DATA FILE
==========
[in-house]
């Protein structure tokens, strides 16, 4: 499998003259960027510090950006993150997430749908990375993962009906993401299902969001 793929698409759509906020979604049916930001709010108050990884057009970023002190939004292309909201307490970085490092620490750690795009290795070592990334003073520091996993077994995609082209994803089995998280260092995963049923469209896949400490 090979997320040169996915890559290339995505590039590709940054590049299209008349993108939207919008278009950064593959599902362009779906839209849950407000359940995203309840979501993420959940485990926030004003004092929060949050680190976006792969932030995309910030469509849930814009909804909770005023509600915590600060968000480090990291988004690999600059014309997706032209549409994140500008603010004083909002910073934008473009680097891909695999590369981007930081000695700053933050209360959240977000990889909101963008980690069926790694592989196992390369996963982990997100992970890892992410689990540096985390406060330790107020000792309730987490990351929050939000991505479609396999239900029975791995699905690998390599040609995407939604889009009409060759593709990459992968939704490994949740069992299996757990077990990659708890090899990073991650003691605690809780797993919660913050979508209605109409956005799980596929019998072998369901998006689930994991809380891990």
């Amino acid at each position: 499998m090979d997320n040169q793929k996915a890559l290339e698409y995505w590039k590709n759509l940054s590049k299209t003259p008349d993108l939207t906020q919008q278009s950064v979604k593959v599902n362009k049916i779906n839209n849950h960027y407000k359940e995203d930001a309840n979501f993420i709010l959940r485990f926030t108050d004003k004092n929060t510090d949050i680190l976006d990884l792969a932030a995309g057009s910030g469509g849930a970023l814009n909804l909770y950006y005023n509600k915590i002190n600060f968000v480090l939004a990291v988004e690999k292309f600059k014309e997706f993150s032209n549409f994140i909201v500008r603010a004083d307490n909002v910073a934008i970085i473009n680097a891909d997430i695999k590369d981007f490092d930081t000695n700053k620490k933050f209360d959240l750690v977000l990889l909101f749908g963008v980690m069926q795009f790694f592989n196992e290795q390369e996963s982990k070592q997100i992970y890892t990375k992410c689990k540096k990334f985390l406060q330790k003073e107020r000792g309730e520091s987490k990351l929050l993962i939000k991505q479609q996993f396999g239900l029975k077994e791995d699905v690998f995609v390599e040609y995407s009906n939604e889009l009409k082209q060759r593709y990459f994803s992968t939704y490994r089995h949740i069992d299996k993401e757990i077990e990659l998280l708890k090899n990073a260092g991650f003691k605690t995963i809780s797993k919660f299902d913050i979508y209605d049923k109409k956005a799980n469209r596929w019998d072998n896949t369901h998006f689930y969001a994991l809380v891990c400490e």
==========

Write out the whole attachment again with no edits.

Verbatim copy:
[in-house]
């Protein structure tokens, strides 16, 4: 499998003259960027510090950006993150997430749908990375993962009906993401299902969001 793929698409759509906020979604049916930001709010108050990884057009970023002190939004292309909201307490970085490092620490750690795009290795070592990334003073520091996993077994995609082209994803089995998280260092995963049923469209896949400490 090979997320040169996915890559290339995505590039590709940054590049299209008349993108939207919008278009950064593959599902362009779906839209849950407000359940995203309840979501993420959940485990926030004003004092929060949050680190976006792969932030995309910030469509849930814009909804909770005023509600915590600060968000480090990291988004690999600059014309997706032209549409994140500008603010004083909002910073934008473009680097891909695999590369981007930081000695700053933050209360959240977000990889909101963008980690069926790694592989196992390369996963982990997100992970890892992410689990540096985390406060330790107020000792309730987490990351929050939000991505479609396999239900029975791995699905690998390599040609995407939604889009009409060759593709990459992968939704490994949740069992299996757990077990990659708890090899990073991650003691605690809780797993919660913050979508209605109409956005799980596929019998072998369901998006689930994991809380891990």
């Amino acid at each position: 499998m090979d997320n040169q793929k996915a890559l290339e698409y995505w590039k590709n759509l940054s590049k299209t003259p008349d993108l939207t906020q919008q278009s950064v979604k593959v599902n362009k049916i779906n839209n849950h960027y407000k359940e995203d930001a309840n979501f993420i709010l959940r485990f926030t108050d004003k004092n929060t510090d949050i680190l976006d990884l792969a932030a995309g057009s910030g469509g849930a970023l814009n909804l909770y950006y005023n509600k915590i002190n600060f968000v480090l939004a990291v988004e690999k292309f600059k014309e997706f993150s032209n549409f994140i909201v500008r603010a004083d307490n909002v910073a934008i970085i473009n680097a891909d997430i695999k590369d981007f490092d930081t000695n700053k620490k933050f209360d959240l750690v977000l990889l909101f749908g963008v980690m069926q795009f790694f592989n196992e290795q390369e996963s982990k070592q997100i992970y890892t990375k992410c689990k540096k990334f985390l406060q330790k003073e107020r000792g309730e520091s987490k990351l929050l993962i939000k991505q479609q996993f396999g239900l029975k077994e791995d699905v690998f995609v390599e040609y995407s009906n939604e889009l009409k082209q060759r593709y990459f994803s992968t939704y490994r089995h949740i069992d299996k993401e757990i077990e990659l998280l708890k090899n990073a260092g991650f003691k605690t995963i809780s797993k919660f299902d913050i979508y209605d049923k109409k956005a799980n469209r596929w019998d072998n896949t369901h998006f689930y969001a994991l809380v891990c400490e």